Cloud for Dummies - Installing a VM from CDROM
You already worked through the beginners example and got your first VM running. But now you want to use an operating system that we don't provide, e.g., Windows. In order to get a VM running Windows, you either have to make your own Windows-Image or download one from somewhere. In this tutorial we will make our own Windows Image in the Cloud, as this is a very versatile method that can easily be applied also to other operating systems. We will also point out possible stumbling blocks (look out for our hints). Here is how to do it.
This is a rough plan of what we are going to do:
- You have the Windows install medium (CDROM, DVD, Blue Ray) in your hands. And a valid license. In the first step you will create an image file on your laptop from that medium.
- You upload that CDROM image.
- You create a datablock image to later hold your Windows installation.
- You create a template for your Windows installation. This connects your CDROM and your empty hard drive.
- You generate a VM and boot it from your CDROM image.
- You install Windows onto your second disk.
- You shut down your VM. It is no longer needed.
- You copy (or change in place) your template to no longer boot from CDROM but instead from your Windows hard drive.
- You instantiate as many Windows-VMs from this template as you like.
This is quite a work program, so bring some time, as this won't be done in 5 minutes. The good thing: once your have made your Windows-image, you can quickly (in less than 2 minutes!) boot a new Windows-VM any time you want to. For a Windows-lover, this should be worth the effort. And instead of Windows, you can also install any other operating system for which you can get your hands on an install medium (aka CDROM).
1. Generating a Bootable Installation Image
Before we can do anything, you have to get your hands on an installation medium, e.g., a CDROM or DVD. From it you have to generate a bootable image that you can later use in the LRZ Cloud. For many free Linux systems you can already find (and download: http://cdimage.debian.org/debian-cd/7.8.0/amd64/iso-cd) such ready-to-use installation images from the internet. But for licensed software, like Windows, you probably have to buy a copy (and a license) first and then you will receive a CDROM-box via postal mail. Sometime you can download not fully functional demo versions or technical previews (e.g., http://windows.microsoft.com/de-de/windows/preview-iso).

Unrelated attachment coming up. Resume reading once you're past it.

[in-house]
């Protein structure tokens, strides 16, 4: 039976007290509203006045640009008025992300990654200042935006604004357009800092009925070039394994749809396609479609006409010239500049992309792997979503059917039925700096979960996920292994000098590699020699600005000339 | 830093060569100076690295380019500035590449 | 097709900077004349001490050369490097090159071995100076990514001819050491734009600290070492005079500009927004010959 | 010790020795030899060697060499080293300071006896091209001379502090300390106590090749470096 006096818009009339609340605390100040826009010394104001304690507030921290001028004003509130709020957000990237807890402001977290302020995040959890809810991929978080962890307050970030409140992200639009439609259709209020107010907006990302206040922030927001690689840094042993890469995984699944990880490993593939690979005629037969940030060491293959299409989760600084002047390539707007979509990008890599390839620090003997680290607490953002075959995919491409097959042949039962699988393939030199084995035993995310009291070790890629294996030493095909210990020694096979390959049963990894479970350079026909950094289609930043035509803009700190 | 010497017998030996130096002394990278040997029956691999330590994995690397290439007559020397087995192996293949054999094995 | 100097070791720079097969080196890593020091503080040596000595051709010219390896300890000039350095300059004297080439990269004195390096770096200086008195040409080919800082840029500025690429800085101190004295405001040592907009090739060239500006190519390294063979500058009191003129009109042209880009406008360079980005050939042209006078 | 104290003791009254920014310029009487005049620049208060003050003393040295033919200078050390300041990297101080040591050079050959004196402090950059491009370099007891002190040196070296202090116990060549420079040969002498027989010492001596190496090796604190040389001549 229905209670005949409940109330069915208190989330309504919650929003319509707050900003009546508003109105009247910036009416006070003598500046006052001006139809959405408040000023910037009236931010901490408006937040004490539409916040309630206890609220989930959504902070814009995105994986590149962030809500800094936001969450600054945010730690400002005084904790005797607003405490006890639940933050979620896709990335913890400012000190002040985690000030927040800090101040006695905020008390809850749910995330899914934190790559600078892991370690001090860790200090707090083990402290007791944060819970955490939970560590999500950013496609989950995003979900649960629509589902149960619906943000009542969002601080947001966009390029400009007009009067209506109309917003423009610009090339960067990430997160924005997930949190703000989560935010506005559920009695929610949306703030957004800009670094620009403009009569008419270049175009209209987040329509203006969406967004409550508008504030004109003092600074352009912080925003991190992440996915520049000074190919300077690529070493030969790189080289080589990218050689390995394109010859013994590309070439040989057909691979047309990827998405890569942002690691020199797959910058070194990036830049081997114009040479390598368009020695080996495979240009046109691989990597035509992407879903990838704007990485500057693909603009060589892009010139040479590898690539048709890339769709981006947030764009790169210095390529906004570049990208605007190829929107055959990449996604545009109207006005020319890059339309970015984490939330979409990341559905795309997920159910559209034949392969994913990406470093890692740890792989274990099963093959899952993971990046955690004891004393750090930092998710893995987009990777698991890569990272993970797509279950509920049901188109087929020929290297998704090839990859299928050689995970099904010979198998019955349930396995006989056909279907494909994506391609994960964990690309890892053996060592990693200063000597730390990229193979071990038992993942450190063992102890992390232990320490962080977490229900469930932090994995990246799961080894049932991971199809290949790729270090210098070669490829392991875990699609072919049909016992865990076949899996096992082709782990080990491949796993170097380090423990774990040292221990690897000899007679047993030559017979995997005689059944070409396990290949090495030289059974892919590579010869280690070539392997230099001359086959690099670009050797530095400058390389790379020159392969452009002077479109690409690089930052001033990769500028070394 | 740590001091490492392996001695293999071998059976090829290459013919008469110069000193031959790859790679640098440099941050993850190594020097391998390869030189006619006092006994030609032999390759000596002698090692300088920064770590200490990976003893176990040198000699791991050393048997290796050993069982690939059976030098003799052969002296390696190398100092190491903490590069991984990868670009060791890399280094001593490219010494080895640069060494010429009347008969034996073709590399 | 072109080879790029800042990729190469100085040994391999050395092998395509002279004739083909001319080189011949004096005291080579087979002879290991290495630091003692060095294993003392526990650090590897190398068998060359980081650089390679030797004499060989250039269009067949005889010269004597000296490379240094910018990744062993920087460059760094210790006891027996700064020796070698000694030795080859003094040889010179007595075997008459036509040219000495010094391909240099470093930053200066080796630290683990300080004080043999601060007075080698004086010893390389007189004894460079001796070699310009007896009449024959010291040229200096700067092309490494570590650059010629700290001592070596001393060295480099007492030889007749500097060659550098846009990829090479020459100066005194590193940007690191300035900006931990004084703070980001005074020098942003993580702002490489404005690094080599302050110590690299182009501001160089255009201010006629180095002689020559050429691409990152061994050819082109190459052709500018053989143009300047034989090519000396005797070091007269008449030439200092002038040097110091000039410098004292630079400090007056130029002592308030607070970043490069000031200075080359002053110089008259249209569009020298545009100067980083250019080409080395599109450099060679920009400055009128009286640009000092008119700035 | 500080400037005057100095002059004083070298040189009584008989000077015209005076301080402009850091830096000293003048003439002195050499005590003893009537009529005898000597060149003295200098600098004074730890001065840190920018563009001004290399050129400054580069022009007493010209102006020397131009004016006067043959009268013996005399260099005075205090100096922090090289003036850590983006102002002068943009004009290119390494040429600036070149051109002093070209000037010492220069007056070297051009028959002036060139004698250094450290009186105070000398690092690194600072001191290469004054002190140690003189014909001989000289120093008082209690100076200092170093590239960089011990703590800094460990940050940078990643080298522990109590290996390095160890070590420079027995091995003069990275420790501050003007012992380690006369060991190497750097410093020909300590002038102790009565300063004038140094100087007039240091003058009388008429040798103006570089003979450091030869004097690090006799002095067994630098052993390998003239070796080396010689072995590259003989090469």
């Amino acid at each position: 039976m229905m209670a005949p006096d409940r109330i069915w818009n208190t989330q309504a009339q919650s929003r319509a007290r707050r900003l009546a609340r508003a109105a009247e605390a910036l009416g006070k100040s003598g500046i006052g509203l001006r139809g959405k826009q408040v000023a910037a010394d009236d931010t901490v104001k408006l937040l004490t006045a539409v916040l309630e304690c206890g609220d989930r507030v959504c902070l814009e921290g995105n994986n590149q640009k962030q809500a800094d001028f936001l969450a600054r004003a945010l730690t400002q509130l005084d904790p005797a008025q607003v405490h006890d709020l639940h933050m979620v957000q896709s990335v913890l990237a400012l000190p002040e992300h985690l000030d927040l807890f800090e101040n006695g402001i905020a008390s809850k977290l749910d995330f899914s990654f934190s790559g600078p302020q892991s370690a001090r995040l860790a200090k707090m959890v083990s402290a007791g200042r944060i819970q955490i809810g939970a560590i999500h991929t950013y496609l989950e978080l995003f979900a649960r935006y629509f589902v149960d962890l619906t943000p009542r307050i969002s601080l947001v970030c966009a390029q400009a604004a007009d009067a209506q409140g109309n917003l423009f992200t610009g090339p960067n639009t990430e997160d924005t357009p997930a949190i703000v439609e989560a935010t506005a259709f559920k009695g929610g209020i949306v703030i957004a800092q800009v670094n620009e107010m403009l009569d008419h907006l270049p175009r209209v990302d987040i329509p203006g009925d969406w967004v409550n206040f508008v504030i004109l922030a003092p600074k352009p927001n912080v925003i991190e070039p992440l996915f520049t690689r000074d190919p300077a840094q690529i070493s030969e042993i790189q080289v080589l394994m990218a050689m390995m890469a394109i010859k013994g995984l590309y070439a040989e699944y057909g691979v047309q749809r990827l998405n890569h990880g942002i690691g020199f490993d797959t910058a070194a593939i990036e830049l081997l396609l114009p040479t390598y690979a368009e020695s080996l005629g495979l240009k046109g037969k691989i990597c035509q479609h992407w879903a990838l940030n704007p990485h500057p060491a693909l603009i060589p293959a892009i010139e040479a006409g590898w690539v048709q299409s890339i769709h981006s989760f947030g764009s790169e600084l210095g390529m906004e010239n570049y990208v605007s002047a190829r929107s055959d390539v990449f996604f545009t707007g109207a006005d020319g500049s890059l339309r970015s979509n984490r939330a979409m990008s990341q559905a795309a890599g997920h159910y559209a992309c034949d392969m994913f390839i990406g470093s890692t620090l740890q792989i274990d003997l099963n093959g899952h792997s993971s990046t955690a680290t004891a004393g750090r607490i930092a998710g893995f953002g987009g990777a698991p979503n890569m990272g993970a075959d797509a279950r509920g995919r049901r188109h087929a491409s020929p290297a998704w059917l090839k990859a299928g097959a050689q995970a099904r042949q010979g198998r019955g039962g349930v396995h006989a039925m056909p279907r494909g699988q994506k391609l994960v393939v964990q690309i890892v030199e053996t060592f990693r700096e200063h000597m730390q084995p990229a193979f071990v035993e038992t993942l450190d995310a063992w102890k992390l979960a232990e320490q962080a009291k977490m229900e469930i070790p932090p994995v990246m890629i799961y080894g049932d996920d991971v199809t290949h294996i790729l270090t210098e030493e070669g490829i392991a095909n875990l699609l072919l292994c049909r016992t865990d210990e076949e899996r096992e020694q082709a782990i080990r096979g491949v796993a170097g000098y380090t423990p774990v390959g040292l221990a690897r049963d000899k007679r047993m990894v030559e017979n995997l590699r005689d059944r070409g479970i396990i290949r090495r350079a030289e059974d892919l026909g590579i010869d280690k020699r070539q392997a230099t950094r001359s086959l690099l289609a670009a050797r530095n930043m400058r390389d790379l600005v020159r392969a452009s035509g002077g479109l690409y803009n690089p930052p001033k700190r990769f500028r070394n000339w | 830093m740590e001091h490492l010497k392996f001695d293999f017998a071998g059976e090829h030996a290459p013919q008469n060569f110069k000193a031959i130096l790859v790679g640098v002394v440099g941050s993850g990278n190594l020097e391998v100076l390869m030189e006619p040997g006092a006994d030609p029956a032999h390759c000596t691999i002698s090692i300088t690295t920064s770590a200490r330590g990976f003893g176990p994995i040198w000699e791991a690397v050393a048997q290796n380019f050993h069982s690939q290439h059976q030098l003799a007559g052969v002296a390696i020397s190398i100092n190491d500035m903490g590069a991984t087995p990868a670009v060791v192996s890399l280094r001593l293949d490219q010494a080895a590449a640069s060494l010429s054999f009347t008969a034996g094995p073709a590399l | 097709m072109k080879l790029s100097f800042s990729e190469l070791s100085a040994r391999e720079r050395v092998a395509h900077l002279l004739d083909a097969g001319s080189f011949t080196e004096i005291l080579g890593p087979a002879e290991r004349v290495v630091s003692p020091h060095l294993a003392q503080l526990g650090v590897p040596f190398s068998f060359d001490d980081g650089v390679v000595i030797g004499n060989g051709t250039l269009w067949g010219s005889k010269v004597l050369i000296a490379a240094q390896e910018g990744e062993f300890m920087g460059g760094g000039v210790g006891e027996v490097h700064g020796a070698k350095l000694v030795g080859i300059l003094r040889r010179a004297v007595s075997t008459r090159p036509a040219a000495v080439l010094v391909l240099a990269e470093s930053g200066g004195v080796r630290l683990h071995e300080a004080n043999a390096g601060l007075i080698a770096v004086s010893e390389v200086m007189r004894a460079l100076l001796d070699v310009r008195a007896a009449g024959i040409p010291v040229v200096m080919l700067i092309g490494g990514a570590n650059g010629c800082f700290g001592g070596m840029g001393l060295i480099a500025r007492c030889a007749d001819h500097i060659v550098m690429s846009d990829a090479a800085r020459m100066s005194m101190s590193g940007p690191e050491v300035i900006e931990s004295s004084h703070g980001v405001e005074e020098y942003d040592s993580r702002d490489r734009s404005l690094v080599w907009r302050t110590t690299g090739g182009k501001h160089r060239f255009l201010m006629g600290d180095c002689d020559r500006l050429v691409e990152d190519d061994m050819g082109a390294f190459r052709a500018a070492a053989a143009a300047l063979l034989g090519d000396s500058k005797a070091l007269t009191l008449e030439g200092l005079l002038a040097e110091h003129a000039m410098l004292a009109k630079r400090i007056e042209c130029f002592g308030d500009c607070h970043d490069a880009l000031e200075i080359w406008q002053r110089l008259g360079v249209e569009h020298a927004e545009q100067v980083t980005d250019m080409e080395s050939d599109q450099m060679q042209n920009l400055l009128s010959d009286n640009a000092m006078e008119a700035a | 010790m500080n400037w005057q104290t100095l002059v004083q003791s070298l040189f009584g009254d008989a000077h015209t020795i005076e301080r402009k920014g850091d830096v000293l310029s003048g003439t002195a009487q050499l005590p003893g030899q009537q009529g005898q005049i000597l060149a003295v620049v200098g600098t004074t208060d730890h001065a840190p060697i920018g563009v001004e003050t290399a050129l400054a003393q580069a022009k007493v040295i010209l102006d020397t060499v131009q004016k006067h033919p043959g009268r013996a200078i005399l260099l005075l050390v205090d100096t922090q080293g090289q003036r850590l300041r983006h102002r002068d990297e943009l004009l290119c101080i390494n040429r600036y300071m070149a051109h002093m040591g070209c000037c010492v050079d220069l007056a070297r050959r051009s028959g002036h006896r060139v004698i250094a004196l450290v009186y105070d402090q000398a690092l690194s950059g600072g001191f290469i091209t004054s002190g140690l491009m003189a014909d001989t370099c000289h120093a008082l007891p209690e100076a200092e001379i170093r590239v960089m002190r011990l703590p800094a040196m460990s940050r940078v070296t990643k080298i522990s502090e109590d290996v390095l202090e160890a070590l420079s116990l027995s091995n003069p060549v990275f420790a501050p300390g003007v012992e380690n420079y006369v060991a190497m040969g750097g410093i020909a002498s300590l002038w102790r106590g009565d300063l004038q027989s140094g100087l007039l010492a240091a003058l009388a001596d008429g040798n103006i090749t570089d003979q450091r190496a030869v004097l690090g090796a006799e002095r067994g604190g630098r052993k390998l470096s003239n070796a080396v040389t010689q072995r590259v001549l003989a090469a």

So, let's assume you have a CDROM in your hand and a CDROM drive on your local computer. As example, I have a Windows95 CDROM and, because I am so nostalgic, I want to run a copy of Win95 in a VM. The CDROM is mounted as DEW95_FULL. How you actually get an image from a CDROM depends on which OS you are running on your local computer. I am running MacOS X, version 10.10.2, and this is how I do it on a Mac. You may have to use different software.
On the Mac you use DiskUtility.app, which already comes with MacOS X (it is in /Applications/Utilities/), so you don't have to install anything new. Change the image format to "DVD/CD master", which will give you an ISO image.
On the Mac the image has an ending of "cdr". Just rename it to "iso", so our file is now called "DEW95_FULL.iso".
Hint: whenever available, just choose a "netinstall", i.e., minimum, image as installation media to download and to start from. It doesn't make sense to download an entire Blue ray. You have to do the update at the end of the installation procedure anyway, so:
- you save time and space downloading a smaller image
- you save bandwidth avoiding to transfer things twice.
2. Upload of ISO Image
Next you have to upload this image to the LRZ Compute Cloud. You do this with Globus Online (the simple file upload via the web is notoriously unreliable and should be avoided). We already have a tutorial on this, called "Cloud for Dummies - Data Transfer". Please work your way through that tutorial. Now you have your CDROM in the Cloud!
Hint: Alternatively, you can save yourself some work if the ISO image is already available on the internet. In this case you can let ONE do the work of downloading the data for you. This comes in handy if you are on a slow internet line and the DVD image is several GB in size. No need to channel this large amount of data through your slow link. All you have to do is to specify the download URL (e.g., http://go.microsoft.com/fwlink/p/?LinkId=522100, build 9926 from January 2015) when you create the image.
Hint: while the data are being transferred the image is in the "LOCKED" state. You have to wait before you can use this image in a VM until the image becomes "READY".
3. Create a Datablock Image
You create a datablock image as empty datablock specifying "No Filesystem" as FS type (no need to format it, it'll be overwritten anyway). Specify the size in MB (I specified 25GB), this is important, and the "persistent" flag. This will be the new "hard drive" onto which you will install Windows in the next steps.